Definition of slapstick in English:

slapstick

noun

  • 1mass noun Comedy based on deliberately clumsy actions and humorously embarrassing events.

    ‘slapstick humour’
    • ‘It would be funny, like one of the old silent slapsticks.’
    • ‘His movements, reactions and slapstick comedy were a treat to watch.’
    • ‘But it should not be reduced to something showing slapstick comedies and lewd jokes.’
    • ‘Every joke in the film works for me, even the slapstick at the sidewalk cafe and the barge, and I'm not a big fan of physical comedy.’
    • ‘We are fed up of slapstick comedies and dialogues filled with double meaning.’
    • ‘Families enjoyed the fun-filled evening of good music, slapstick comedy and all-around entertainment.’
    • ‘But a lot of the comedy is silly slapstick stuff, with people hitting each other with balloons and getting into fights.’
    • ‘Such typical comedy tricks such as speeding up the film, slapstick humor, and wacky looks are all present here.’
    • ‘The script is dreadful - even the slapstick fails to raise a smile.’
    • ‘A series of slapstick events leave both penniless and on the run, where they form a grudging bond.’
    • ‘This satirical, slapstick comedy is a feel-good film that is effortless to watch.’
    • ‘Their happy laughter rang down the tunnel as they appreciated the irony, or failing that, the slapstick.’
    • ‘The film is billed as a sophisticated comedy that gleefully mixes slapstick humour, with something a little more grown-up for all viewers.’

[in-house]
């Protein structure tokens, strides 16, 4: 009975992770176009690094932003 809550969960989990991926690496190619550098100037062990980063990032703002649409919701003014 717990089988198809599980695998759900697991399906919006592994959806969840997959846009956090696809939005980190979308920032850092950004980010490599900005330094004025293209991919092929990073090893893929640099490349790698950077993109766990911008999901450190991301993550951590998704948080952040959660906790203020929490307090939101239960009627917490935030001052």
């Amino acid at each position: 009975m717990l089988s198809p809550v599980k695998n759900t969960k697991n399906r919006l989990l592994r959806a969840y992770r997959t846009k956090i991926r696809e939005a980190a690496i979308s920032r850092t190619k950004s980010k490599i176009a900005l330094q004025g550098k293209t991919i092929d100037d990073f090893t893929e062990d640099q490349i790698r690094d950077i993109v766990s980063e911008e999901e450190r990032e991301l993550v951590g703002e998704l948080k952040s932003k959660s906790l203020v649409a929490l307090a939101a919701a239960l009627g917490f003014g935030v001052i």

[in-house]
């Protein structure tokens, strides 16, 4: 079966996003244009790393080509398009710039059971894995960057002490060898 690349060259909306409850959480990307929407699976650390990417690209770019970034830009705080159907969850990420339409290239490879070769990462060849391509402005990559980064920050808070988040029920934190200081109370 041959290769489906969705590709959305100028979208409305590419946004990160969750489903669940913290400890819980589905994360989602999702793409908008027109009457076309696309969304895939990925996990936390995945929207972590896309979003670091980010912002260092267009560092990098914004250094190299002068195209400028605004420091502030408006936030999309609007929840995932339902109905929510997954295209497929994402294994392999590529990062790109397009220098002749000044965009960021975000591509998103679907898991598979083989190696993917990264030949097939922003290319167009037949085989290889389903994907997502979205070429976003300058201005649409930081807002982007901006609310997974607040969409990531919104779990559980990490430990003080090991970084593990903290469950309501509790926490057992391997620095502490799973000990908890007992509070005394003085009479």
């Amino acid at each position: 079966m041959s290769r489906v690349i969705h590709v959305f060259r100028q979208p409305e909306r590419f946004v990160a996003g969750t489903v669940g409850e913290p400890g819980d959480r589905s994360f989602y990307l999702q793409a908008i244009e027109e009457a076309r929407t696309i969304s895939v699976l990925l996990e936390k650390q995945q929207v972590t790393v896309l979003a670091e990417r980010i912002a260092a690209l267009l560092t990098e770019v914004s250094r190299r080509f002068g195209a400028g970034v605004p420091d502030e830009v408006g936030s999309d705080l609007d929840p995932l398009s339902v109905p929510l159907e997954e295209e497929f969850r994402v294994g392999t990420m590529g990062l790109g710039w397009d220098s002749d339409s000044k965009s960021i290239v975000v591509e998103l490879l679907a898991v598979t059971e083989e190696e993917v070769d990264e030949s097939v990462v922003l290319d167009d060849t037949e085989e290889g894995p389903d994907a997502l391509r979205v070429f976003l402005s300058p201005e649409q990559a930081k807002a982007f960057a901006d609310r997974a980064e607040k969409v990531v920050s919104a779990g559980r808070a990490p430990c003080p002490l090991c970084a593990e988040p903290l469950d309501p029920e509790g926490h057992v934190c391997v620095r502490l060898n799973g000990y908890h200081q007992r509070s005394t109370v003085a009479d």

• ‘As one expects of Elton, it's all done with slapstick humour, parody, irony and lots of absurd action.’
    • ‘This is aiming to be a sort of slapstick comedy but, as you say, it's very intermittent.’
    • ‘It is a comedy with both slapstick and verbal humour.’
    • ‘John giggled at the slapstick, not quite understanding what all of the fear in the air was about.’
    • ‘What follows from here is unbridled mawkishness interrupted by some slapstick comedy.’
    • ‘A lack of imagination on the part of the writer, the director and the actors results in slapstick comedy and innuendoes in dialogues.’
    • ‘The tone, which veers from slapstick comedy to mawkish melodrama, is as volatile as nitroglycerine.’
    humorous, funny, droll, amusing, entertaining, diverting, absurd, ridiculous, comical, chucklesome, farcical, silly, slapstick, hilarious, uproarious, hysterical, hysterically funny, zany
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  • 2A device consisting of two flexible pieces of wood joined together at one end, used by clowns and in pantomime to produce a loud slapping noise.

    ‘a loud and exhilarating rattle of bladders and slapsticks’
    • ‘Jerry whacked at the old soldier's head with a sympathetic slapstick.’
    • ‘I'll slap her upside the head one of these days, and not with a slapstick.’
    • ‘The paddles turned out to be harmless slapsticks, with holes through the actual paddle part so they could cause a loud slapping noise without hurting.’

Pronunciation

slapstick

/ˈslapstɪk/